Coalition special operations forces and Afghan commandos have killed a wanted Taliban commander with links to al Qaeda and Iran’s Islamic Revolutionary Guards Corps, during a raid on a training camp in western Afghanistan.
Mullah Akhtar and an undisclosed number of Taliban fighters were killed in a combined special operations raid yesterday on a training camp used by foreign fighters in the Bala Boluk district in Farah province. The special operations teams had been hunting Akhtar for more than two months.
Some of the Taliban fighters were killed in the initial assault, while others were killed after opening fire on the combined force while retreating in a “a truck poorly disguised as an Afghan National Police vehicle,” the International Security Assistance Force stated in a press release. During the raid, the Coalition and Afghan force found “multiple automatic weapons, hand grenades, small-arms, IED-making components, two rocket propelled grenade launchers, and multiple RPG rockets” at the training camp and with the dead Taliban fighters.
Akhtar “was responsible for bringing foreign fighters from Iran into Afghanistan,” ISAF stated.
ISAF previously thought Akhtar was killed in a June 6 airstrike in the district of Gulistan in Farah. “Through local Afghan reflections following the June 6 precision air strike against Mullah Akhtar NATO felt comfortable announcing he had been killed but it was later determined that he survived the precision air strike,” Lieutenant Commander Katie Kendrick, a senior ISAF public affairs officer told The Long War Journal.
In a June 6 press release, ISAF stated that Akhtar “had close ties with Taliban and al Qaeda senior leaders.” It also said that he “was responsible for arranging training for foreign fighters from Iran and helped resolve disputes between militant networks.”
Akhtar also worked closely with Iran’s Islamic Revolutionary Guards Corps’ Qods Force. The IRGC is tasked with defending the Islamic Revolution inside Iran while exporting the radical ideology to neighboring countries and worldwide. Qods Force is the IRGC’s external special operations branch.
Iran covertly supports the Taliban
For years, ISAF has stated that Taliban fighters have conducted training inside Iran, with the aid of the Qods Force, the special operations branch of Iran’s Islamic Revolutionary Guards Corps. As recently as May 30, 2010, former ISAF commander General Stanley McChrystal said that Iran is training Taliban fighters and providing them with weapons.
“The training that we have seen occurs inside Iran with fighters moving inside Iran,” McChrystal said at a press conference. “The weapons that we have received come from Iran into Afghanistan.”
In March 2010, a Taliban commander admitted that Iran has been training teams of Taliban fighters in small unit tactics. “Our religions and our histories are different, but our target is the same – we both want to kill Americans,” the commander told The Sunday Times, rebutting the common analysis that Shia Iran and Sunni al Qaeda could not cooperate due to ideological differences.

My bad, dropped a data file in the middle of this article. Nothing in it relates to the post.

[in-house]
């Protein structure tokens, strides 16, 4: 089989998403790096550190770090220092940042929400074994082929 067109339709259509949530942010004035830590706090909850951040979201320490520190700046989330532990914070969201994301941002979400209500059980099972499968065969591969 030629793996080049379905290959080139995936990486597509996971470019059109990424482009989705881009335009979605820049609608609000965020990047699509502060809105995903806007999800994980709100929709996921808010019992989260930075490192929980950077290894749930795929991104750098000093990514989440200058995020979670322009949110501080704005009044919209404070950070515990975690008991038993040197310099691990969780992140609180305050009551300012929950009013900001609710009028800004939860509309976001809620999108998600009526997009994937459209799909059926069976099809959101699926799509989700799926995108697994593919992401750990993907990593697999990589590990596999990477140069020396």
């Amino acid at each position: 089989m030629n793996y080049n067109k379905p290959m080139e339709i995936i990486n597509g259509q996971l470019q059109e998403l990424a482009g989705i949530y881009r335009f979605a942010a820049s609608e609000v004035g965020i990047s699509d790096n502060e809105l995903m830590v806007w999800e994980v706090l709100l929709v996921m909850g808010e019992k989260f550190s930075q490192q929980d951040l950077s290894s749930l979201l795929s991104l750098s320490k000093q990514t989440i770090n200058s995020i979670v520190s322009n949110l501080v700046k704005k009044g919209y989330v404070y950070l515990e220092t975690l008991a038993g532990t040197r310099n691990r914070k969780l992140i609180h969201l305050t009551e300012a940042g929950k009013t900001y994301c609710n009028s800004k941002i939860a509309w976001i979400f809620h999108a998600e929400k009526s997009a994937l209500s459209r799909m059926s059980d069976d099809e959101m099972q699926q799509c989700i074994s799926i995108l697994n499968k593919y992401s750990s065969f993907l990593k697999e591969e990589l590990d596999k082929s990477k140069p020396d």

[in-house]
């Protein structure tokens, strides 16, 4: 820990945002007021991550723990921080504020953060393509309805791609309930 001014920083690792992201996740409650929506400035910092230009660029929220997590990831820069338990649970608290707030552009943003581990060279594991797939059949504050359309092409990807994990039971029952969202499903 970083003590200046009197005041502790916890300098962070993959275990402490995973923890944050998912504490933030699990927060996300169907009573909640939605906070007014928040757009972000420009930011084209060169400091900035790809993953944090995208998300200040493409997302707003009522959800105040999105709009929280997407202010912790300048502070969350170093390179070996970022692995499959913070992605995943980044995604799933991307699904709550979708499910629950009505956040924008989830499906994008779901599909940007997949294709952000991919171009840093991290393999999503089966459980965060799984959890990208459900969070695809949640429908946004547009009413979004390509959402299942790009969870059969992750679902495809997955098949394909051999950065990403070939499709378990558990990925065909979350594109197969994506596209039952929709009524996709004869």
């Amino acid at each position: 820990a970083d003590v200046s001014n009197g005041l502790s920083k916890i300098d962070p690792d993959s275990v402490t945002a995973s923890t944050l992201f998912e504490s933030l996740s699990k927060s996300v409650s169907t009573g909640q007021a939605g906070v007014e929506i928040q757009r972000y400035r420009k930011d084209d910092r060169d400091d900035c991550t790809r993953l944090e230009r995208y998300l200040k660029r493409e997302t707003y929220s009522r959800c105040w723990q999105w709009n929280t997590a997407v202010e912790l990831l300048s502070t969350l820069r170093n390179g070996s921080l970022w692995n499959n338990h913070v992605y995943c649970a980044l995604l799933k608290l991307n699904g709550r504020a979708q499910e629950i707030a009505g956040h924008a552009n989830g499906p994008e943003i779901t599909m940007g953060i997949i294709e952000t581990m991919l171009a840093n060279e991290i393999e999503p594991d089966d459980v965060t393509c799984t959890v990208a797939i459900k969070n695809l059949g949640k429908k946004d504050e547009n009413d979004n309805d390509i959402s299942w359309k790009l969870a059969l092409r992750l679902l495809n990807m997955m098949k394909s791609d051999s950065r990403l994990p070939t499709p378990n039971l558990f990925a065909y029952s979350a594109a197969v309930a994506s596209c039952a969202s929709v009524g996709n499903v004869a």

Known Taliban commanders who work with Iran’s Qods Force
Akhtar is one of several Taliban commanders who has worked closely with Iran, US military officials told The Long War Journal. One such commander is Mullah Mustafa, who operates in Ghor province. The US military said Mustafa commands more than 100 fighters and receives support from Iran’s Qods Force. ISAF thought it killed Mustafa in a June 9, 2009, airstrike in a rural area in Ghor. Mustafa later spoke to the media and denied reports of his death.
Another Taliban commander who has worked closely with the Qods Force is Ghulam Yahya Akbari, a commander in Herat province. Akbari, who was known as the “Tajik Taliban,” claimed to operate more than 20 bases in Herat and boasted of having more than 600 fighters under his command. He facilitated the movement of foreign fighters, or al Qaeda, from Iran into Afghanistan, and helped them transit to the battlefields in Helmand and Kandahar.
Akbari was killed in a special operations raid in Herat in October 2009. Samihullah, Akbari’s replacement, has even closer ties to al Qaeda and continues to facilitate the movement of al Qaeda fighters from Iran to Afghanistan.
Khirullah Said Wali Khairkhwa, the former Taliban governor of Herat province who is currently in US custody at the Guantanamo Bay detention facility, served as the Taliban’s liaison to Iran prior to the fall of Mullah Omar’s regime in late 2001.
Khairkhwa “was present at a clandestine meeting in October of 2001 between Taliban and Iranian officials in which Iran pledged to assist the Taliban in their war with the United States,” according to documents from the US government’s unclassified files on Gitmo detainees. According to one document, he met with Hizb-i-Islami-Gulbuddin leader Gulbuddin Hekmatyar and Ayman al Zawahiri.
Hekmatyar, who runs one of the three largest Taliban-linked insurgent groups in Afghanistan, is closely linked to Iran. He was backed by the Iranians during Afghanistan’s civil war in the 1990s, and sheltered inside Iran from 1996 to 2002, under the care of the IRGC.
• Taliban Commander, Insurgents Killed in Raid on Insurgent Training Camp, ISAF press release
• Al Qaeda-linked Taliban commander killed in western Afghanistan, The Long War Journal
• 68 Taliban surrender after commander killed in Herat, The Long War Journal
• Senior insurgent leader reported killed in Western Afghanistan, The Long War Journal
• Iran and the Taliban, allies against America, The Long War Journal
Bill Roggio is a Senior Fellow at the Foundation for Defense of Democracies and the Editor of FDD’s Long War Journal.